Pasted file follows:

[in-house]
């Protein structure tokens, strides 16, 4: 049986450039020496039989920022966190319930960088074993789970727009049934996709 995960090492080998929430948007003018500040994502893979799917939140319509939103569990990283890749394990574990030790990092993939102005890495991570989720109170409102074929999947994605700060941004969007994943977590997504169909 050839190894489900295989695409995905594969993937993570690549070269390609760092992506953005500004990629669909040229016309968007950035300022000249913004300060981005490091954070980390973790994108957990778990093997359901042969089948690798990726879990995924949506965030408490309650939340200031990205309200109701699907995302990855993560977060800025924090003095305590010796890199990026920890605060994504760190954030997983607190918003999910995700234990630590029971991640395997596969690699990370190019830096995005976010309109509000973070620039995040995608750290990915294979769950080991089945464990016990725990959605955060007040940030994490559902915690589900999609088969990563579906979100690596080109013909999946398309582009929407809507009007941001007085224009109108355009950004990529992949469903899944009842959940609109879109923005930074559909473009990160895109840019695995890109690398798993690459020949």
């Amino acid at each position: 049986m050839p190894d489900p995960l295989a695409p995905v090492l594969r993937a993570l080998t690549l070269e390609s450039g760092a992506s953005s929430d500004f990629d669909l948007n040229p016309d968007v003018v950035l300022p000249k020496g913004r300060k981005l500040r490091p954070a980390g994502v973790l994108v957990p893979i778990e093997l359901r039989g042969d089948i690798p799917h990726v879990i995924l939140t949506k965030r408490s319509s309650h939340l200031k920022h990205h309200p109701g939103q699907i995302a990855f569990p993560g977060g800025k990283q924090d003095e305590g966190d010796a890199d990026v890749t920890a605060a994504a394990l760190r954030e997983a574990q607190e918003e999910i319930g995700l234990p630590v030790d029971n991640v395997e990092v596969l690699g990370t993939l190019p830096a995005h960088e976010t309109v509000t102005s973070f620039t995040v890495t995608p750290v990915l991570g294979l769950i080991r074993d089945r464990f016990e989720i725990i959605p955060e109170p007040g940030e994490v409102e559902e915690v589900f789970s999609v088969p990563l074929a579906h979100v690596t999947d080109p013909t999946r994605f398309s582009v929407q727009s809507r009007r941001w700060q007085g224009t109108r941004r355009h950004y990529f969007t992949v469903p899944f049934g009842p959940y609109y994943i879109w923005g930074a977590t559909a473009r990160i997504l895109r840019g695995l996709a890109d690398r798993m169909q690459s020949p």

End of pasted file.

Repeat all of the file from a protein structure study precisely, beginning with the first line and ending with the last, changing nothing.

[in-house]
């Protein structure tokens, strides 16, 4: 049986450039020496039989920022966190319930960088074993789970727009049934996709 995960090492080998929430948007003018500040994502893979799917939140319509939103569990990283890749394990574990030790990092993939102005890495991570989720109170409102074929999947994605700060941004969007994943977590997504169909 050839190894489900295989695409995905594969993937993570690549070269390609760092992506953005500004990629669909040229016309968007950035300022000249913004300060981005490091954070980390973790994108957990778990093997359901042969089948690798990726879990995924949506965030408490309650939340200031990205309200109701699907995302990855993560977060800025924090003095305590010796890199990026920890605060994504760190954030997983607190918003999910995700234990630590029971991640395997596969690699990370190019830096995005976010309109509000973070620039995040995608750290990915294979769950080991089945464990016990725990959605955060007040940030994490559902915690589900999609088969990563579906979100690596080109013909999946398309582009929407809507009007941001007085224009109108355009950004990529992949469903899944009842959940609109879109923005930074559909473009990160895109840019695995890109690398798993690459020949």
């Amino acid at each position: 049986m050839p190894d489900p995960l295989a695409p995905v090492l594969r993937a993570l080998t690549l070269e390609s450039g760092a992506s953005s929430d500004f990629d669909l948007n040229p016309d968007v003018v950035l300022p000249k020496g913004r300060k981005l500040r490091p954070a980390g994502v973790l994108v957990p893979i778990e093997l359901r039989g042969d089948i690798p799917h990726v879990i995924l939140t949506k965030r408490s319509s309650h939340l200031k920022h990205h309200p109701g939103q699907i995302a990855f569990p993560g977060g800025k990283q924090d003095e305590g966190d010796a890199d990026v890749t920890a605060a994504a394990l760190r954030e997983a574990q607190e918003e999910i319930g995700l234990p630590v030790d029971n991640v395997e990092v596969l690699g990370t993939l190019p830096a995005h960088e976010t309109v509000t102005s973070f620039t995040v890495t995608p750290v990915l991570g294979l769950i080991r074993d089945r464990f016990e989720i725990i959605p955060e109170p007040g940030e994490v409102e559902e915690v589900f789970s999609v088969p990563l074929a579906h979100v690596t999947d080109p013909t999946r994605f398309s582009v929407q727009s809507r009007r941001w700060q007085g224009t109108r941004r355009h950004y990529f969007t992949v469903p899944f049934g009842p959940y609109y994943i879109w923005g930074a977590t559909a473009r990160i997504l895109r840019g695995l996709a890109d690398r798993m169909q690459s020949p």